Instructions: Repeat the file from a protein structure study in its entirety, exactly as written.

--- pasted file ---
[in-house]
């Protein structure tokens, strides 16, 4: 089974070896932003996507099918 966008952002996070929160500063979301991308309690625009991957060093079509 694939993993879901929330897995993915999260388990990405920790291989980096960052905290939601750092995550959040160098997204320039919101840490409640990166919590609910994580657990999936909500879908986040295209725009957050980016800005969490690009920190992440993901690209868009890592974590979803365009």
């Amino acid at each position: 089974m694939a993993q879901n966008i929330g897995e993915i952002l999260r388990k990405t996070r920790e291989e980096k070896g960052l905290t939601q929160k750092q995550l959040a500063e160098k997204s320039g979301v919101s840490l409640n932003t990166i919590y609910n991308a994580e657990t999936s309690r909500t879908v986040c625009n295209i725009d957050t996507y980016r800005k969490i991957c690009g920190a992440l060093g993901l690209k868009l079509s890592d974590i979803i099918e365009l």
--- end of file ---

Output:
[in-house]
């Protein structure tokens, strides 16, 4: 089974070896932003996507099918 966008952002996070929160500063979301991308309690625009991957060093079509 694939993993879901929330897995993915999260388990990405920790291989980096960052905290939601750092995550959040160098997204320039919101840490409640990166919590609910994580657990999936909500879908986040295209725009957050980016800005969490690009920190992440993901690209868009890592974590979803365009």
């Amino acid at each position: 089974m694939a993993q879901n966008i929330g897995e993915i952002l999260r388990k990405t996070r920790e291989e980096k070896g960052l905290t939601q929160k750092q995550l959040a500063e160098k997204s320039g979301v919101s840490l409640n932003t990166i919590y609910n991308a994580e657990t999936s309690r909500t879908v986040c625009n295209i725009d957050t996507y980016r800005k969490i991957c690009g920190a992440l060093g993901l690209k868009l079509s890592d974590i979803i099918e365009l």